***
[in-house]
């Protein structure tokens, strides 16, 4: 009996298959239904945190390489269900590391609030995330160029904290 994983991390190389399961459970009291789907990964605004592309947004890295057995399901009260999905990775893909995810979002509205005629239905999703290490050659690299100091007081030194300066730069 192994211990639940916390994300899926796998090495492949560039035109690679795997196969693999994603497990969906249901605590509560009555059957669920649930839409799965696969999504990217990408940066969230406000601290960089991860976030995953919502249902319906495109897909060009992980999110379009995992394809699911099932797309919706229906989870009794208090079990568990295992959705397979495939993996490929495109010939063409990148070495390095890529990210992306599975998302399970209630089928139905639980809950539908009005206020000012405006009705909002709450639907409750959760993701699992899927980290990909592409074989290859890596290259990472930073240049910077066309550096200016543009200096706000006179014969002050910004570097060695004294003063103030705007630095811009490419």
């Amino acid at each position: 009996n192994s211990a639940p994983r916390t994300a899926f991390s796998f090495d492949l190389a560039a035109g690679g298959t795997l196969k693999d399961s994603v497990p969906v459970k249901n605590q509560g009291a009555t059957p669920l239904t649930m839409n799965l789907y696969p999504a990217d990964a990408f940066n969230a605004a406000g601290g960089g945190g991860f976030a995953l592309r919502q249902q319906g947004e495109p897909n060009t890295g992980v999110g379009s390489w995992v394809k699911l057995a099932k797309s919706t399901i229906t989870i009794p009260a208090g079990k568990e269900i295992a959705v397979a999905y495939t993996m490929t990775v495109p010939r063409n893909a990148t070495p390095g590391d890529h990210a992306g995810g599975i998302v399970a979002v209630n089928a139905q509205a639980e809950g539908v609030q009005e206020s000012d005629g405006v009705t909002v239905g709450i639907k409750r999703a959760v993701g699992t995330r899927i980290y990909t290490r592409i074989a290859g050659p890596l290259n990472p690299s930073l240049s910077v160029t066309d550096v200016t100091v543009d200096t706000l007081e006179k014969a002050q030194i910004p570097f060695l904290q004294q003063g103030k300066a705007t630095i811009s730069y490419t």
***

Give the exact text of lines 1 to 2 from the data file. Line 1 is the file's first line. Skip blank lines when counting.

[in-house]
């Protein structure tokens, strides 16, 4: 009996298959239904945190390489269900590391609030995330160029904290 994983991390190389399961459970009291789907990964605004592309947004890295057995399901009260999905990775893909995810979002509205005629239905999703290490050659690299100091007081030194300066730069 192994211990639940916390994300899926796998090495492949560039035109690679795997196969693999994603497990969906249901605590509560009555059957669920649930839409799965696969999504990217990408940066969230406000601290960089991860976030995953919502249902319906495109897909060009992980999110379009995992394809699911099932797309919706229906989870009794208090079990568990295992959705397979495939993996490929495109010939063409990148070495390095890529990210992306599975998302399970209630089928139905639980809950539908009005206020000012405006009705909002709450639907409750959760993701699992899927980290990909592409074989290859890596290259990472930073240049910077066309550096200016543009200096706000006179014969002050910004570097060695004294003063103030705007630095811009490419």